Sandy's toll was still being tallied Thursday, as clean-up efforts continued in New York City and surrounding areas. Concerns about safety, fuel shortages, and property damage are on people's minds.
NEW YORK/SEASIDE HEIGHTS, N.J.
Rescuers searched flooded homes for survivors, drivers lined up for hours to get scarce gasoline and millions remained without power on Thursday as New York City and nearby towns struggled to recover from one of the biggest storms to hit the United States.
New York subway trains crawled back to limited service after being shut down since Sunday, but the lower half of Manhattan still lacked power and surrounding areas such as Staten Island, the New Jersey shore and the city of Hoboken remained crippled from a record storm surge and flooding.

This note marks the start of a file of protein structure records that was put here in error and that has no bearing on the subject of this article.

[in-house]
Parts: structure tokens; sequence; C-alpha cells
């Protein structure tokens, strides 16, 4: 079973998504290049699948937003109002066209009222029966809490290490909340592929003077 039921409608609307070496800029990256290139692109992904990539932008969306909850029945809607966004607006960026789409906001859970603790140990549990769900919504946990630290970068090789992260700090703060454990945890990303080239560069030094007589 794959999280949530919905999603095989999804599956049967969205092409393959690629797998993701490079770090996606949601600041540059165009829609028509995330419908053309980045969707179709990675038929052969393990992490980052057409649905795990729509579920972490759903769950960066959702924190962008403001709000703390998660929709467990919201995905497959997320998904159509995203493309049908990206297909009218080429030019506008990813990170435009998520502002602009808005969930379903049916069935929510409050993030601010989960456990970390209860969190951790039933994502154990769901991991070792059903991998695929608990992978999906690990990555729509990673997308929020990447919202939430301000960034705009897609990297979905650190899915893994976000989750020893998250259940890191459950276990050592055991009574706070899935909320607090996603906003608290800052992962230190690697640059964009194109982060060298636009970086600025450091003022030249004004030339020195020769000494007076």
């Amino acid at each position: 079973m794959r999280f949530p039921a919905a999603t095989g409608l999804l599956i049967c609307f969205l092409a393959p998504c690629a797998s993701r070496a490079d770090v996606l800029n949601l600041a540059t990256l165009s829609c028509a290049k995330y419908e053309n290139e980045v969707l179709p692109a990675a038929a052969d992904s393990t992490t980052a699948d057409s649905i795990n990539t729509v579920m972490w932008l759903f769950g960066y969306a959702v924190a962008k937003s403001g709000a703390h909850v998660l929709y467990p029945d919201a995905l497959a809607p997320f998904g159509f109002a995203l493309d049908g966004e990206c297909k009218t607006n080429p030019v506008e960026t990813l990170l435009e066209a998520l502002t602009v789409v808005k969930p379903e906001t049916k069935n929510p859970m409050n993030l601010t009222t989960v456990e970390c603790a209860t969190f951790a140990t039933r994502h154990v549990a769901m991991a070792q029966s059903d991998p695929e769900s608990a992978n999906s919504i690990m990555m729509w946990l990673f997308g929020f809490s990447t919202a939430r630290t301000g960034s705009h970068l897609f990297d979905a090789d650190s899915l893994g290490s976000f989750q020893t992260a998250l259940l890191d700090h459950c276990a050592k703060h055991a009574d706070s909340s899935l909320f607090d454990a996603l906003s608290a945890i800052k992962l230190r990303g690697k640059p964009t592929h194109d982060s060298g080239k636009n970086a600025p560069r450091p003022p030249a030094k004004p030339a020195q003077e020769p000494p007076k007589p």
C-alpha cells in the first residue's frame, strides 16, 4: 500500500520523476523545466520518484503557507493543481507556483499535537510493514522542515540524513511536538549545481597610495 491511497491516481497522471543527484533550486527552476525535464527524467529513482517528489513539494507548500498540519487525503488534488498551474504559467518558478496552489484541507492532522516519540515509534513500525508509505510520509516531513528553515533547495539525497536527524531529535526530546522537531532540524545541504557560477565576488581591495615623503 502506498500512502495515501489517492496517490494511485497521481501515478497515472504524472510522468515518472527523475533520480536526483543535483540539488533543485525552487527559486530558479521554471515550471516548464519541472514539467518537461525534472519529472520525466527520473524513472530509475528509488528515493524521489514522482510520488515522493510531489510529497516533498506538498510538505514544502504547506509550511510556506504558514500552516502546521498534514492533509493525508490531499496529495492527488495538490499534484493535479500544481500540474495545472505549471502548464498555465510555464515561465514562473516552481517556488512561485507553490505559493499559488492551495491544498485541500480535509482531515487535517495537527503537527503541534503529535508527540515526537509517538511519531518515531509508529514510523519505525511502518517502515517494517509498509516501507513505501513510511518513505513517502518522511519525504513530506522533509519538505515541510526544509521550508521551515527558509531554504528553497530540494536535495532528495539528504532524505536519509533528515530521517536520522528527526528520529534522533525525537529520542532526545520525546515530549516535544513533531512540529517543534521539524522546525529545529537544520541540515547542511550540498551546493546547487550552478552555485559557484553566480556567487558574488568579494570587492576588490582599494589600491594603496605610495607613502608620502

At least 95 people died in the "superstorm" that ravaged the Northeastern United States on Monday. Officials said the number could rise as rescuers searched house-by-house in coastal towns.
IN PICTURES: Sandy: Chronicle of an unrelenting storm
"I worked all my life, and everything I had is right there," said Bob Stewart, 59, standing on the Jersey Shore beach in the town of Seaside Heights and looking at the pile of debris that was once his home. "I put my life right there."
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